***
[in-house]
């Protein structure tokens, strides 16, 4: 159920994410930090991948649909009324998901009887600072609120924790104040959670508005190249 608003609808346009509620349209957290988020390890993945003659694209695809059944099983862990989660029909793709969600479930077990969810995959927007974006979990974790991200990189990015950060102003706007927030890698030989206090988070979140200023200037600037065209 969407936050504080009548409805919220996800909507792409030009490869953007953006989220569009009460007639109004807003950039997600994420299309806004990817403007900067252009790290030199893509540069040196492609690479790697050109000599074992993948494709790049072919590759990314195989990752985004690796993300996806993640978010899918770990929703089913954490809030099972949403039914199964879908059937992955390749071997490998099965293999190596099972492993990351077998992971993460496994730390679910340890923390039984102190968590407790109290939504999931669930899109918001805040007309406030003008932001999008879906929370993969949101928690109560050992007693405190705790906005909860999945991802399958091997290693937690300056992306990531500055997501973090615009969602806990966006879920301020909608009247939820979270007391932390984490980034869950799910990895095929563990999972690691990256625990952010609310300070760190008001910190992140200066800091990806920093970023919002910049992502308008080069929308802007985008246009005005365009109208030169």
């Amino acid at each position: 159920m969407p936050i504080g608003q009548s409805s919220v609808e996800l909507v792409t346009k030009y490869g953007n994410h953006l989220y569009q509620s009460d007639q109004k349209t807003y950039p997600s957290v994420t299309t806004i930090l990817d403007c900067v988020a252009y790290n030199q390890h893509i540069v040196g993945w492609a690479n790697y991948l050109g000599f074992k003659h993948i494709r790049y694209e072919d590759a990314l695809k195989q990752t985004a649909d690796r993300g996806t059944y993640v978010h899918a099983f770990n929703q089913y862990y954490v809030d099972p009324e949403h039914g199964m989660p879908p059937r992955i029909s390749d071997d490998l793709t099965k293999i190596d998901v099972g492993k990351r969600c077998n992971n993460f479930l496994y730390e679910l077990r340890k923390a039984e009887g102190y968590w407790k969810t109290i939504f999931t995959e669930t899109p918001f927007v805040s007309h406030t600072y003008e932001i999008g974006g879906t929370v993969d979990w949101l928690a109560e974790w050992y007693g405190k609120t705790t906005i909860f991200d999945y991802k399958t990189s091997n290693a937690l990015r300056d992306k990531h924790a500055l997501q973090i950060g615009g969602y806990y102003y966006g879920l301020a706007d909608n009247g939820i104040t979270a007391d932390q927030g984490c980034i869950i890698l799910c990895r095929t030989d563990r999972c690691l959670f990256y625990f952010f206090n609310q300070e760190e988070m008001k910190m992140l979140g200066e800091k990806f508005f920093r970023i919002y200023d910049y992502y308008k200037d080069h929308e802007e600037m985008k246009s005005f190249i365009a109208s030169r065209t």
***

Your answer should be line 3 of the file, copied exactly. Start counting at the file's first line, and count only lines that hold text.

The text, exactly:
């Amino acid at each position: 159920m969407p936050i504080g608003q009548s409805s919220v609808e996800l909507v792409t346009k030009y490869g953007n994410h953006l989220y569009q509620s009460d007639q109004k349209t807003y950039p997600s957290v994420t299309t806004i930090l990817d403007c900067v988020a252009y790290n030199q390890h893509i540069v040196g993945w492609a690479n790697y991948l050109g000599f074992k003659h993948i494709r790049y694209e072919d590759a990314l695809k195989q990752t985004a649909d690796r993300g996806t059944y993640v978010h899918a099983f770990n929703q089913y862990y954490v809030d099972p009324e949403h039914g199964m989660p879908p059937r992955i029909s390749d071997d490998l793709t099965k293999i190596d998901v099972g492993k990351r969600c077998n992971n993460f479930l496994y730390e679910l077990r340890k923390a039984e009887g102190y968590w407790k969810t109290i939504f999931t995959e669930t899109p918001f927007v805040s007309h406030t600072y003008e932001i999008g974006g879906t929370v993969d979990w949101l928690a109560e974790w050992y007693g405190k609120t705790t906005i909860f991200d999945y991802k399958t990189s091997n290693a937690l990015r300056d992306k990531h924790a500055l997501q973090i950060g615009g969602y806990y102003y966006g879920l301020a706007d909608n009247g939820i104040t979270a007391d932390q927030g984490c980034i869950i890698l799910c990895r095929t030989d563990r999972c690691l959670f990256y625990f952010f206090n609310q300070e760190e988070m008001k910190m992140l979140g200066e800091k990806f508005f920093r970023i919002y200023d910049y992502y308008k200037d080069h929308e802007e600037m985008k246009s005005f190249i365009a109208s030169r065209t």